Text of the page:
Sunday, October 08, 2006

What I Learned at the NJRW Put Your Heart In A Book Conference...

My reasons for originally signing up to speak at NJRW's conference were pretty basic. I have a bunch of books coming out and attending conferences (speaking and hiding in my room - or worse with the people I already know) is the kind of promotion I am comfortable with. AND it was at a Sheraton -- and they have such dark rooms and nice beds. AND it was my first time away from my new baby. So - in a nutshell I was going to New Jersey to get some sleep.

Well - best laid plans... Maureen wanted to drink gin, Sinead wanted to dance (I know trust me no one was more surprised than her) and I ended up having some serious light bulb moments about writing and more importantly what I want from my writing career.

Let me first say this -- Eloisa James. Wow. Smart lady. Virginia Kantra. Smart lady. Molly O'Keefe - big dummy.

First let's talk about the craft stuff - because as a writer terrified of promotion - this is the most fun. I know that we internalize a lot of what we do - we know in our gut what we love about romances and why we want to write them but we often don't get those reasons, spoken to us wrapped up in a bow by another writer - but when we do it's electrifying and clears all the crap off the table and reminds us what we're supposed to be doing.

Eloisa James gave me this one -- halfway through the book, you have to turn things inside out. Expectations must be upended, love must be thwarted and a happily ever after must seem like an impossibility. I am so wrapped up in chapter hooks and likeable heroines and contracts and nap time and FBI research that I have completely forgotten what the point is. The reader knows HEA is coming - it's my job to make them wonder if maybe...this time... it won't. It's not just a black moment - it's something intrinsic in the character, not always the conflict, that keeps them apart. And I have to make it REAL!

I know lots of you are probably going...well, duh?! And I think other times, in the process of writing other books I would have said the same thing. But this was exactly what I needed to hear as I get ready to do a big rewrite of the current WIP.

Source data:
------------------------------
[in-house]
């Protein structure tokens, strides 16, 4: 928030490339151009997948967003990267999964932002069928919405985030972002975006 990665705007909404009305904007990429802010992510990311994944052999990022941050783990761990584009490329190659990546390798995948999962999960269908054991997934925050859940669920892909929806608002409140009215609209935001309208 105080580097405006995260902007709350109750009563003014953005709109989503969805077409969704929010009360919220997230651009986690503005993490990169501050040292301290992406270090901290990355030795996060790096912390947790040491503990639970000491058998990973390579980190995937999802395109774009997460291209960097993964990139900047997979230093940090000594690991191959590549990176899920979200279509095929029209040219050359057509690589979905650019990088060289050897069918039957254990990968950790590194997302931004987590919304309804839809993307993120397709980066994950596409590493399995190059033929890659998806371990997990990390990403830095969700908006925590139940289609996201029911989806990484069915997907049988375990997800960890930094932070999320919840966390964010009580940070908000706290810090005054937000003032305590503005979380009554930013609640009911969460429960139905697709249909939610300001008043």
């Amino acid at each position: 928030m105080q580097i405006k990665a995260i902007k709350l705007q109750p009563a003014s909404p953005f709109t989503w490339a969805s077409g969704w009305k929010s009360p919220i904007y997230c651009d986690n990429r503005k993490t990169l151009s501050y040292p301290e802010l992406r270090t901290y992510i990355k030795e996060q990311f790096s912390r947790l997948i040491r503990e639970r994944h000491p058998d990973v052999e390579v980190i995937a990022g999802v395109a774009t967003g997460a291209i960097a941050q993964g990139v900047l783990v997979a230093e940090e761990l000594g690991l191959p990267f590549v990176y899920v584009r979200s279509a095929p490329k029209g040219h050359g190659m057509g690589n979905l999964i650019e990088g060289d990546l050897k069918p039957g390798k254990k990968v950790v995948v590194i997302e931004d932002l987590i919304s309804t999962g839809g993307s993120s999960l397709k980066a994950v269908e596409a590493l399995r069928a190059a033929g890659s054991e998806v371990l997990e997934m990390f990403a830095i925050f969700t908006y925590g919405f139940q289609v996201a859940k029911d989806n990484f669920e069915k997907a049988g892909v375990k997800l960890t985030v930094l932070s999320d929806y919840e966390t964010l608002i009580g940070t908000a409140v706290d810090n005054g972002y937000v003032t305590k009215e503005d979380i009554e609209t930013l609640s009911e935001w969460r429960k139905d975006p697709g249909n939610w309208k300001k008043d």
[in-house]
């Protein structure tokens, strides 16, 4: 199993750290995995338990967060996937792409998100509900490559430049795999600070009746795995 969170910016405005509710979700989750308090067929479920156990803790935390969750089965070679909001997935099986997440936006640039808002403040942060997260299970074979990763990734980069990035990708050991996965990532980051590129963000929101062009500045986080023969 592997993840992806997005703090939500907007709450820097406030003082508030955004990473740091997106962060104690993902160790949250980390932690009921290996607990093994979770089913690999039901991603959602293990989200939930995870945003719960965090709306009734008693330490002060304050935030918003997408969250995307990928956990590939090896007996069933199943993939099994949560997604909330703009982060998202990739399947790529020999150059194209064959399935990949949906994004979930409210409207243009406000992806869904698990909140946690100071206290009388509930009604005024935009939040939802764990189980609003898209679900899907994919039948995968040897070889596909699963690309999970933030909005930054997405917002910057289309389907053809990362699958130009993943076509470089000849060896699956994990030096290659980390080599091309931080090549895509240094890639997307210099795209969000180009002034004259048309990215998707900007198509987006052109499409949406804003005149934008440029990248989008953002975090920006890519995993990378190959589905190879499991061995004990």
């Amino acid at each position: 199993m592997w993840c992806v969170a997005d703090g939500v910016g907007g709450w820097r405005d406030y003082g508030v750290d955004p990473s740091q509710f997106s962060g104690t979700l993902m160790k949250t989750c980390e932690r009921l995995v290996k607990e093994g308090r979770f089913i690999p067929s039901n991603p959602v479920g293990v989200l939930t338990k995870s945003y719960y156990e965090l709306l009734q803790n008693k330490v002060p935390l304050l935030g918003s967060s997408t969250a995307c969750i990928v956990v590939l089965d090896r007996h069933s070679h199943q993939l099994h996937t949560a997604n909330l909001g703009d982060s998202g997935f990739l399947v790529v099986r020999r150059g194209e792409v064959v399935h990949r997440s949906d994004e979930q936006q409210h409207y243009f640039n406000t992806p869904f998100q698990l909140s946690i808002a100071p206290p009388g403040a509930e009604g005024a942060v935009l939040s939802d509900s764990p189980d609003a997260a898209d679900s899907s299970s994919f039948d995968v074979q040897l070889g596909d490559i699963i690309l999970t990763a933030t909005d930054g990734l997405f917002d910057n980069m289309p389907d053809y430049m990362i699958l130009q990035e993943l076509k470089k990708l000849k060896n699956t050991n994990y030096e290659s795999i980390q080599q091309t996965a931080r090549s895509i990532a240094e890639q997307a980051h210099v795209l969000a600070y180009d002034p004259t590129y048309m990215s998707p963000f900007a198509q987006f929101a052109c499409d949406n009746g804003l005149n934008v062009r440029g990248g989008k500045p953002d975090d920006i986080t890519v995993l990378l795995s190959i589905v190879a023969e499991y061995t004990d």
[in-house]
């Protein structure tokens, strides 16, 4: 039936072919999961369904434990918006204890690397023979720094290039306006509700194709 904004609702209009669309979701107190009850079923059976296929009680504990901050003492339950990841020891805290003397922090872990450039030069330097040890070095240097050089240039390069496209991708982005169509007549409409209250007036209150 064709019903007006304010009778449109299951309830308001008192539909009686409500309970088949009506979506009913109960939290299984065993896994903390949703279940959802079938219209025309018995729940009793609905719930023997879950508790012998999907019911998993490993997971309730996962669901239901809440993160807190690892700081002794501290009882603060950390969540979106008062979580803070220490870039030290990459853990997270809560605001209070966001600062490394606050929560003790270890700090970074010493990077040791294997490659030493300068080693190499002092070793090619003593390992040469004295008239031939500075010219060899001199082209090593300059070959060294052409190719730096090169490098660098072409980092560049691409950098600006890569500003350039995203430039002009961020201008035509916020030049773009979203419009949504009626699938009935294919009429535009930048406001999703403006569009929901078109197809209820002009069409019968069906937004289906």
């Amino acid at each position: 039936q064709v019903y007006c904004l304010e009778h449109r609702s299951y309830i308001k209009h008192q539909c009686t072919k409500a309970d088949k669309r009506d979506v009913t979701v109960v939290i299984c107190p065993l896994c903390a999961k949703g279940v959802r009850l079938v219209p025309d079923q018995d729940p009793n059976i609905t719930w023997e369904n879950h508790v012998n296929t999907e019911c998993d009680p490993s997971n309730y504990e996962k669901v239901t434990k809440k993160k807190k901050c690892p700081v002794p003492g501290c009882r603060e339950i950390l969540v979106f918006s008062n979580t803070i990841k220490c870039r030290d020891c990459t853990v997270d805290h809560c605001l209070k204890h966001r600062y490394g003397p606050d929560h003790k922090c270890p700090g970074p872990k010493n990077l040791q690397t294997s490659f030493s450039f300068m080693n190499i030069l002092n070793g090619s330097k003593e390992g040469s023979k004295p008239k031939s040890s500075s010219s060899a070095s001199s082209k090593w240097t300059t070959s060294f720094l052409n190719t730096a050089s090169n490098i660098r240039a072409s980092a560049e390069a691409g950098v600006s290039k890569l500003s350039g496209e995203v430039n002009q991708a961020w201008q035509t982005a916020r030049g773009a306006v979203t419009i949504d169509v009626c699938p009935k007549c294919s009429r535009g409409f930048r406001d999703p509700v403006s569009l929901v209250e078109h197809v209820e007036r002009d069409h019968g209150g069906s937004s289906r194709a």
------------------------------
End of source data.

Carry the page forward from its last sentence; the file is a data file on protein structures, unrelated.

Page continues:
Now - in terms of the career. This gem I think came from Jenny Cruise but it was something I heard echoed lots in the bar and hallway. I need to gather myself a good posse. A team. People who have my back and I have theirs - and sure Maureen, Sinead and the rest of the talented women in my critique group are core members of that - we bitch, we moan, we theorize and most importantly we make sure that each person is putting out the best book they are capable of.
But each of us have people we need to meet at different parts of our career, to inspire and help us to the next level. And I have to be smart about it. It's not just about making contact with a writer I admire, or is a NYT bestseller, or a writer who writes the same thing I do - it's about making contact with writers who are a few steps ahead of me in terms of their career - whose careers are enviable and exciting and have gone from point A to point B. or C.

And what I really learned -- it's about meeting the nice writers. The kind ones. Ones who engage in conversations rather than monologues -- because these relationships will hopefully last a long time and they should be equal and friendly. Not mercenary and shallow.

Maybe that's a no duh thing too - but it feels huge right now.

Molly

I did speak at this conference about Writing a Partial That Sells and the notes to the workshop will be on my website by the end of the week. Feel free to use them if they help.

7 comments:

Maureen McGowan said...

Great post Molly!

I only take exception to the gin comments. My recollection is you keeping a steady stream of G&T's coming my way... not the other way around. Not that I was complaining :-)

Christine said...

Excellent post Molly. One of these days I need to make it to a conference. The experience and light bulb moments sound wonderful.

Sinead M said...

I think both of you were pushing the G&T's and considering I was the most sober, I win:)

Great conference and Molly's talk went really well.

This is a really good conference to check out if you're a conference first-timer, Christine.

Maureen McGowan said...

I think what I loved most about this post, Molly, is the bit about meeting writers who engage in a conversation, not a monologue. That's the key. Those are the people you remember favorably and want to hang out with again. Those are the people whos books you want to check out if they're published, you most want to sell if they aren't. Those are the people we want in our extended posse.

Karitown said...

Here here. Well said, ladies. I loved the conference. I used to be a member of the New England chapter, so I always go to that. But now that I'm a member of CNYRW, I've added New Jersey to my list. A lot of CNYR's go. It's awesome.

Molly O'Keefe said...

You know as I think about it -- I think it's even more important to be the helpful - gracious kind of writer. We're all in this together after all as readers and fans and co-workers sort of.

Kimber said...

Big fans of teams.
But then I'm one of the laziest people you'll ever meet.
Looking forward to your next post!

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